Silverfit, a well-thought-out name, allows residents to get moving again. Silverfit is an application that the elderly can use to get some exercise using innovative technology. The residents of TMZ’s nursing homes can perform various tasks on a flatscreen, and a 3D camera detects both small and large movements so that every client can participate.
Residents can get on their bikes, and a route of their choosing will appear on the flatscreen. This allows them to cycle through foreign countries, through the Netherlands, or even through the area where they used to live.
The application can be connected to all kinds of leg trainers, such as exercise bikes, treadmills, or even bed bikes. The Silverfit stimulates people to keep cycling because the surroundings are very lifelike and constantly changing. The speed at which the landscape passes by will also speed up or slow down depending on how fast the pedals are turned, just like in real life.
The residents of TMZ’s nursing homes can also get exercise in other ways than cycling. They can get exercise through various games, for example, or they can go for a dance.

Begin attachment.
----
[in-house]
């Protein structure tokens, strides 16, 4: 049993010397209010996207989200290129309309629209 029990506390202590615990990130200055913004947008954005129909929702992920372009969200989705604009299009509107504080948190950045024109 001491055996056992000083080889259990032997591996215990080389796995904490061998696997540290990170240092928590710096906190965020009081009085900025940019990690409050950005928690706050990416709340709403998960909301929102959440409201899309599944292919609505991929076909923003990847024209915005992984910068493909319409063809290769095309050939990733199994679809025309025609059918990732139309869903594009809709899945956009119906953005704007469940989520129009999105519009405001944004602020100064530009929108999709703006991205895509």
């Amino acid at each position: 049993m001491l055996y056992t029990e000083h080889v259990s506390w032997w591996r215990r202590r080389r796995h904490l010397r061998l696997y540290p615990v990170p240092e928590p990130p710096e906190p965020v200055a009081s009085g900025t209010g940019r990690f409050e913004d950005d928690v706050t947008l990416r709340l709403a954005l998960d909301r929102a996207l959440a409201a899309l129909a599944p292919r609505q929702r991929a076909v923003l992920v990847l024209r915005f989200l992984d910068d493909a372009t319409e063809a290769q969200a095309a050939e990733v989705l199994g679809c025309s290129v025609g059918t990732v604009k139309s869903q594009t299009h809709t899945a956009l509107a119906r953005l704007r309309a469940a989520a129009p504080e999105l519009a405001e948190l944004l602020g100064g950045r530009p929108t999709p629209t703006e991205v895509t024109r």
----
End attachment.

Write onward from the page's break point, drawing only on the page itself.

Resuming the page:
Geriatric physiotherapist Nicole Elkerbout thinks this is a great invention. She is very enthusiastic about the system, also because there are different applications for different target groups.
A 3D variant has also been purchased, and it can be used to train gross motor skills. Users still see images with this type, but the computer can recognise the user’s movements. Yet another version, the Silverfit Newton, allows physiotherapists to adjust the device in a way that enables the user to train the muscle strength of their arms or legs.
There is a separate Silverfit for people with dementia: the Alois. It can be used to improve both gross and fine motor skills. The carers use musical games and videos of animals and places in the Netherlands as a link for the user. They can also keep track of whether the user performs the movements correctly so that stamina and muscle strength are improved, and no injuries occur.
Families can provide pictures or videos that they know will appeal to the resident. They are added to the system with a USB stick. Each user has a personal code so that the images can only be viewed by who it was intended for.
Employees and volunteers at TriviumMeulenbeltZorg also get on their bikes –outside– themselves, to record images for their residents and clients.
TMZ also has some added measures because of corona, just like everywhere else: the ‘sit-dance’ class that people usually follow as a group has been recorded, so that people can do the exercises on their own. Supervision is not necessary, so this also reduces the number of contacts.
Nicole is full of praise for the Silverfit: “everyone thinks it is fun and informative.”